On Friday Chancellor Olaf Scholz and state leaders decided to tighten Covid restrictions nationwide, with plans to implement 2G-plus in the hospitality industry.
It means that people who are fully vaccinated or have recovered from Covid – but haven’t had their booster shot – will have to take a rapid Covid test before visiting a bar, restaurant or cafe. People who are vaccinated and have a booster shot do not need a test.
States are currently implementing these rules and there may be some regional differences.
KEY POINTS: Germany’s plans to soften the impact of Omicron
On Sunday evening Health Minister Karl Lauterbach told German broadcaster ARD that the restrictions, including the changes to quarantine times, were an “important step forward” and would make cafes and restaurants “safer”.
“I believe that this will help us,” he said, but added that it would not defeat the Omicron wave. “I think the number of cases will increase. So further measures will still be necessary, in due course. But for now, this is a very important step forward.”
When asked if at some point only people with booster vaccinations could have access to restaurants – meaning that vaccinated people would be banned – Lauterbach said, “No, so that doesn’t necessarily mean that, because we can also take other measures. But I think it is important to first give the measures we have now taken a chance to work.”
He added that people in Germany could do their bit by getting vaccinated and boosted.
“The more people boosted we have in society, the harder it is for Omicron to build a strong wave,” Lauterbach added.
Green Party health politician Janosch Dahmen told broadcaster ZDF he believed 2G-plus rules could be extended.
“We may also have to adopt further indoor areas with 2G-plus measures as additional protection, beyond the catering industry,” he said.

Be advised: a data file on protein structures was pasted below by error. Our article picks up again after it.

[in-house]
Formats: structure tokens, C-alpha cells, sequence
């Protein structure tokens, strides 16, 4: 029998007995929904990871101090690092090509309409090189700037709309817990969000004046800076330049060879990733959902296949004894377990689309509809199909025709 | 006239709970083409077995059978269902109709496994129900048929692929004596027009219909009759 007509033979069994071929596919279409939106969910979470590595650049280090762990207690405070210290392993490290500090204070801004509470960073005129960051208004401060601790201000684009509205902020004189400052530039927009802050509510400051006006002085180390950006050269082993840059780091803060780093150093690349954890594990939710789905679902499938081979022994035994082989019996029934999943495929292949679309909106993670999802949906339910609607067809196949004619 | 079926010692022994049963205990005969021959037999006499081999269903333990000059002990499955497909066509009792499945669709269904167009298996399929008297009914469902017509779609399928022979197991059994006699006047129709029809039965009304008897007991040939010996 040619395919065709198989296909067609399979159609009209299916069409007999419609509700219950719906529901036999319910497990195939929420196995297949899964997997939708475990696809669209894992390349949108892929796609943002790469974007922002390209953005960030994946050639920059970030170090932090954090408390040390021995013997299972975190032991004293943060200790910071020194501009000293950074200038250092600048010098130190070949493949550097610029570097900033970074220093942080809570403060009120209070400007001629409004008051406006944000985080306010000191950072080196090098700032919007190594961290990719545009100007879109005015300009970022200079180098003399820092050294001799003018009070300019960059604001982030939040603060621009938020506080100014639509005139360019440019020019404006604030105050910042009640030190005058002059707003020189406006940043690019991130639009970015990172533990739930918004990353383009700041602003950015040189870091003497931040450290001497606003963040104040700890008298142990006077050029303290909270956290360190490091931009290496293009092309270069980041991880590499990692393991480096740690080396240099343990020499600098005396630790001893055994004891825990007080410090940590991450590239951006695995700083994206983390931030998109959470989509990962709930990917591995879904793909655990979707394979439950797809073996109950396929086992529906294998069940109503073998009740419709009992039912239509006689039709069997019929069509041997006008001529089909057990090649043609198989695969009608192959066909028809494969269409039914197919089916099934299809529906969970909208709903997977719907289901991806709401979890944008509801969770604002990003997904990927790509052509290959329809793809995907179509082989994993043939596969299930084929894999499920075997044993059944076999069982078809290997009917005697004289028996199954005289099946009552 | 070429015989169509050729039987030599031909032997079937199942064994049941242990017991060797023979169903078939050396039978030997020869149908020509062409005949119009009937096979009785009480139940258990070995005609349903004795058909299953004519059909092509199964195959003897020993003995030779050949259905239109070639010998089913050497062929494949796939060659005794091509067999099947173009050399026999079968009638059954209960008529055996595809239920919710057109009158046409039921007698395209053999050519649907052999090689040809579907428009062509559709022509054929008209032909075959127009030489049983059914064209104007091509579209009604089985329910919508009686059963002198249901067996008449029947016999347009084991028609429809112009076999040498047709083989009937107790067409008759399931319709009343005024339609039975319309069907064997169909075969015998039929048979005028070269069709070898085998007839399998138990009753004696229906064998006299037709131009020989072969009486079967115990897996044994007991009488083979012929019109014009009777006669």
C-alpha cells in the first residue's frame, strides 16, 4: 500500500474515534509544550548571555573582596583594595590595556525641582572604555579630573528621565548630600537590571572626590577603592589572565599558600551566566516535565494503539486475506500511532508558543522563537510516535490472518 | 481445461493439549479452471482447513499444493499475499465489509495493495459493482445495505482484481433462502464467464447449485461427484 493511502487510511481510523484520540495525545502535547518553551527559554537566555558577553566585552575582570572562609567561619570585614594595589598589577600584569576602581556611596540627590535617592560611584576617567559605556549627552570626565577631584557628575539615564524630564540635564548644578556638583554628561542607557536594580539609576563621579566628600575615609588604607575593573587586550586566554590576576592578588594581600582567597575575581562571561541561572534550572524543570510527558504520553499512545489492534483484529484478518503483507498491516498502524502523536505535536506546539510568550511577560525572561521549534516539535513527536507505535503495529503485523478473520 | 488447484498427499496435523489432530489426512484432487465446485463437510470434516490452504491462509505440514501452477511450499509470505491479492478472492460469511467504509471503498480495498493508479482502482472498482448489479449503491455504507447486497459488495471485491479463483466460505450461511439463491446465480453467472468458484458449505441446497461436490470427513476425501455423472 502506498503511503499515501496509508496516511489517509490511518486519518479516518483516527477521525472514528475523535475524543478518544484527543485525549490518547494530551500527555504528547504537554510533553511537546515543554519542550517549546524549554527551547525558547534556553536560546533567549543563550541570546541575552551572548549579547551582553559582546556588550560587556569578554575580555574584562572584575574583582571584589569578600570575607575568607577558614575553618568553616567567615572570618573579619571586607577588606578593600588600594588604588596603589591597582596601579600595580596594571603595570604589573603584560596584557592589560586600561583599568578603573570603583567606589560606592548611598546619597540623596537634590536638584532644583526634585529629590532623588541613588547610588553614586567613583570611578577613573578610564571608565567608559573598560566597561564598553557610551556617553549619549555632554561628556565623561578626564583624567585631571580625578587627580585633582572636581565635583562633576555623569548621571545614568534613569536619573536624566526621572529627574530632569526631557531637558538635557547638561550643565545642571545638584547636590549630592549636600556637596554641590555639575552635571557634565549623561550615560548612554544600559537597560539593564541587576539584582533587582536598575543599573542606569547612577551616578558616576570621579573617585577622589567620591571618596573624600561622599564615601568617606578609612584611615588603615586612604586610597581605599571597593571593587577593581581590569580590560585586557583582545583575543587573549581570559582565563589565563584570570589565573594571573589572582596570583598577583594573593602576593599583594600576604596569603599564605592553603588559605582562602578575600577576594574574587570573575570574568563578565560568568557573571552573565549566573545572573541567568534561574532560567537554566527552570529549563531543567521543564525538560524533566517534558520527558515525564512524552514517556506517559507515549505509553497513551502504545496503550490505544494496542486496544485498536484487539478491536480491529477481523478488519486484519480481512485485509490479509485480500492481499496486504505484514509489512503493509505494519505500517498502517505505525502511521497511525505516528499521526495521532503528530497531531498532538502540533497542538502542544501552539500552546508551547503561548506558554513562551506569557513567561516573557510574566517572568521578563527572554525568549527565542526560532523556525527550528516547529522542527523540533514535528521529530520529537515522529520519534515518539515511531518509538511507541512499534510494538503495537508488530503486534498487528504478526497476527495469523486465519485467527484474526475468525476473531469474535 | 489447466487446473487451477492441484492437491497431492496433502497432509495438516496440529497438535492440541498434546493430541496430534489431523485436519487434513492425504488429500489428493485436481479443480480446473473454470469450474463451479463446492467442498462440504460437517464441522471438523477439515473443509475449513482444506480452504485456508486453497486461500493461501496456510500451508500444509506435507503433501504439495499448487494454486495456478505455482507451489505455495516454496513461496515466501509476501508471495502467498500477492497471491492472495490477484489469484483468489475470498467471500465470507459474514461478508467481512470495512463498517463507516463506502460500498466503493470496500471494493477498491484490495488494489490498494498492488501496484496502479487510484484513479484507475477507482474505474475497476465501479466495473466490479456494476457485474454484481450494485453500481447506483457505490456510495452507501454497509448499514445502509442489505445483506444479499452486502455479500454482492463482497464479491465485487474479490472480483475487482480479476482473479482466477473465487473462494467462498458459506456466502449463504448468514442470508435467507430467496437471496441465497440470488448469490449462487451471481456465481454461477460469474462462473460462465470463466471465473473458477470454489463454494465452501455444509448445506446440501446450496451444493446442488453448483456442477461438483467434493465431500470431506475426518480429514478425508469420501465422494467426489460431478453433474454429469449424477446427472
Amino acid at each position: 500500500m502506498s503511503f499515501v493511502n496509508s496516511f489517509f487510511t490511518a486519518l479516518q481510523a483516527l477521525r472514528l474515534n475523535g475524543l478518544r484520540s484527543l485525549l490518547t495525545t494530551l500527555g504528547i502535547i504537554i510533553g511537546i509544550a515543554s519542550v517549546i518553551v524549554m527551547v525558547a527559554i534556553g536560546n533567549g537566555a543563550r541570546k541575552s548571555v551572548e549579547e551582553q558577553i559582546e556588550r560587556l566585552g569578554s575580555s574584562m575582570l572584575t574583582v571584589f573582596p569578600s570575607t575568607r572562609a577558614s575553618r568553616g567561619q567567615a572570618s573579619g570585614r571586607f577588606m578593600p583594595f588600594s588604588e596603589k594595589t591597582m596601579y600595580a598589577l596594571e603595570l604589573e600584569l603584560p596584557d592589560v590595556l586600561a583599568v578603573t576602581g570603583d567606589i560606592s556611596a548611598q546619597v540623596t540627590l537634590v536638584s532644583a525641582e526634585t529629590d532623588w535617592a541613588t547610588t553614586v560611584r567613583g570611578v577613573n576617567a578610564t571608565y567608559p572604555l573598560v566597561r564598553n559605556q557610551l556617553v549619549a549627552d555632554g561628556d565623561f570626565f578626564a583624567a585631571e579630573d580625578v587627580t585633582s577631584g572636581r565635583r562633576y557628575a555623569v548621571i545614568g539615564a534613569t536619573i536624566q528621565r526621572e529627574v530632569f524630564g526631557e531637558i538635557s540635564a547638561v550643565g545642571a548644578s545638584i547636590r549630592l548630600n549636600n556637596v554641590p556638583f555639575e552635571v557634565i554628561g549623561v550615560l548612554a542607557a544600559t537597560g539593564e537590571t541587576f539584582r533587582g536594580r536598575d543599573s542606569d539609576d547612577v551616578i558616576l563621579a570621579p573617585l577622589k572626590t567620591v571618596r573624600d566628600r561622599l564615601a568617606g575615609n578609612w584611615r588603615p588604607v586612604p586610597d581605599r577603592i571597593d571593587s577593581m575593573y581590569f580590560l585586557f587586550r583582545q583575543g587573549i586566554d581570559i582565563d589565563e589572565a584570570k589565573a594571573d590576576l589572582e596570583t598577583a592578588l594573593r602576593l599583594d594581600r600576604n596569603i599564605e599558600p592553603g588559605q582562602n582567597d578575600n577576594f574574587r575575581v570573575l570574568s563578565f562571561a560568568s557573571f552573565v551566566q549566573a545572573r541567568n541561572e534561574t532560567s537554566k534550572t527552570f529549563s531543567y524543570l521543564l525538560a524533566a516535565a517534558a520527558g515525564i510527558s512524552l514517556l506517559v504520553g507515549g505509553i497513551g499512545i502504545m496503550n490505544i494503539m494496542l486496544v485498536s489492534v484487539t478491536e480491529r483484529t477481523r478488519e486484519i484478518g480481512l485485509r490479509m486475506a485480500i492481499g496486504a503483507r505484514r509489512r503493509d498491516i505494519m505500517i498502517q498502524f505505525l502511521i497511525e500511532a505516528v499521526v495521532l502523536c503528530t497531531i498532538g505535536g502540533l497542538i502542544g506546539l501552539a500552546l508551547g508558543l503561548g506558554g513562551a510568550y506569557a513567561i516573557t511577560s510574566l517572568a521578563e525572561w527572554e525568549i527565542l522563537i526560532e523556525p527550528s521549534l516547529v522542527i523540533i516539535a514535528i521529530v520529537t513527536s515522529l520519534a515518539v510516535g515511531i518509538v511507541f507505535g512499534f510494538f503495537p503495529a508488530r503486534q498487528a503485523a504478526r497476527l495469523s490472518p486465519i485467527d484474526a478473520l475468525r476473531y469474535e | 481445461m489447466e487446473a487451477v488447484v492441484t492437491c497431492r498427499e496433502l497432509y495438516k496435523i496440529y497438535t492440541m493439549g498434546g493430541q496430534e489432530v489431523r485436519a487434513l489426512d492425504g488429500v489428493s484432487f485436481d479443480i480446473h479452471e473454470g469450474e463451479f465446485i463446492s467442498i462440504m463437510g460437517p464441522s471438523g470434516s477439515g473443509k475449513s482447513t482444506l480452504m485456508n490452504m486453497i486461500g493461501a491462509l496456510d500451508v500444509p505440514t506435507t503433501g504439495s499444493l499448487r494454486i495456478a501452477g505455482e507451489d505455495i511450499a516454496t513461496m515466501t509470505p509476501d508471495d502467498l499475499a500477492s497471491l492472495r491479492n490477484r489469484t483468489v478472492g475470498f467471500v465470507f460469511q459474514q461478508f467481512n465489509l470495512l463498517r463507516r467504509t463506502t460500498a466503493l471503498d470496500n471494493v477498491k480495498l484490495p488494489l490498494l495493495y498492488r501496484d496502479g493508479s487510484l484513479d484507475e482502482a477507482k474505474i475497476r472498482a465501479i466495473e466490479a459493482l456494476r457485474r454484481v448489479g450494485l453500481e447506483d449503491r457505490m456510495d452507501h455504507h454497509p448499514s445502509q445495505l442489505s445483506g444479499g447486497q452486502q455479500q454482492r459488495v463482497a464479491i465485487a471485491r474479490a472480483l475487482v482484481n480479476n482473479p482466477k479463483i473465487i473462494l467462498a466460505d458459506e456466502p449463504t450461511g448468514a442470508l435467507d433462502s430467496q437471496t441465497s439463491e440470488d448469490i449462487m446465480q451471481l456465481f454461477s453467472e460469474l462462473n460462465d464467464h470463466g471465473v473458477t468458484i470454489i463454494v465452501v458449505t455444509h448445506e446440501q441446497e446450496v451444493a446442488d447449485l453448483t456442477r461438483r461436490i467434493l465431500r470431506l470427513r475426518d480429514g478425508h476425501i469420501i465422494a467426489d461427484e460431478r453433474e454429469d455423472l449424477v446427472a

The Omicron wave is only at the beginning, he said. “And when we look at neighbouring countries, we see it’s a big problem everywhere that we have to deal with now.”
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The more transmissible Omicron variant, which was first reported in South Africa in November, is spreading rapidly in Germany.
Experts believe that Omicron tends to lead to milder courses of the disease and that people who are infected need to be hospitalised less often.
However, the German government’s expert council recently warned that the strong infection dynamics threaten to outweigh the advantage of milder courses of the disease.
There are concerns that if large numbers of people are infected at the same time it could still overload the healthcare system, and lead to many people off sick at the same time which could destabilise vital services.
Some leading experts are calling for other approaches.
Bonn virologist Hendrik Streeck called for a “pragmatic approach” to the pandemic, and “to learn to live with the virus”.
“In contrast, the permanent state of alarm is tiring and not successful,” he told German daily Bild.
Streeck, however, urged that the burden in hospitals should “continue to be monitored closely and, if necessary, to react with measures”.
Germany on Monday reported 25,255 Covid cases and 52 deaths within the latest 24 hour period.
The 7-day incidence climbed to 375.7 infections per 100,000 people.
In due course – zu gegebener Zeit
Measures – (die) Maßnahmen
Entry/access – (der) Zugang
People who’ve received their booster vaccination – Geboosterte
Society/community – (die) Gesellschaft
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